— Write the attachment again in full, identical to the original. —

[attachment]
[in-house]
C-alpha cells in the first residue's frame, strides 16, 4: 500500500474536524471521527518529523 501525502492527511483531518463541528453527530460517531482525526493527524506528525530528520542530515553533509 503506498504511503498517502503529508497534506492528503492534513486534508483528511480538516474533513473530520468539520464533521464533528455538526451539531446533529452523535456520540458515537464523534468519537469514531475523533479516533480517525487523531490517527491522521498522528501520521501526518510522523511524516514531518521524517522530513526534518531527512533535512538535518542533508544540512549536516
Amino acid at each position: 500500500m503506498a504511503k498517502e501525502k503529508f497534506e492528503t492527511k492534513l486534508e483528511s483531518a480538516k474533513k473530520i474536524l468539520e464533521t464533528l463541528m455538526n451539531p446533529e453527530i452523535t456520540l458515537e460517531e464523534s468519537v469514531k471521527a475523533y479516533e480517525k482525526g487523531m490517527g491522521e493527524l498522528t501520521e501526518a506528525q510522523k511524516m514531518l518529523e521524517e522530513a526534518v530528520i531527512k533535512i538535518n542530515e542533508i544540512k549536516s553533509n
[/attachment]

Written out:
[in-house]
C-alpha cells in the first residue's frame, strides 16, 4: 500500500474536524471521527518529523 501525502492527511483531518463541528453527530460517531482525526493527524506528525530528520542530515553533509 503506498504511503498517502503529508497534506492528503492534513486534508483528511480538516474533513473530520468539520464533521464533528455538526451539531446533529452523535456520540458515537464523534468519537469514531475523533479516533480517525487523531490517527491522521498522528501520521501526518510522523511524516514531518521524517522530513526534518531527512533535512538535518542533508544540512549536516
Amino acid at each position: 500500500m503506498a504511503k498517502e501525502k503529508f497534506e492528503t492527511k492534513l486534508e483528511s483531518a480538516k474533513k473530520i474536524l468539520e464533521t464533528l463541528m455538526n451539531p446533529e453527530i452523535t456520540l458515537e460517531e464523534s468519537v469514531k471521527a475523533y479516533e480517525k482525526g487523531m490517527g491522521e493527524l498522528t501520521e501526518a506528525q510522523k511524516m514531518l518529523e521524517e522530513a526534518v530528520i531527512k533535512i538535518n542530515e542533508i544540512k549536516s553533509n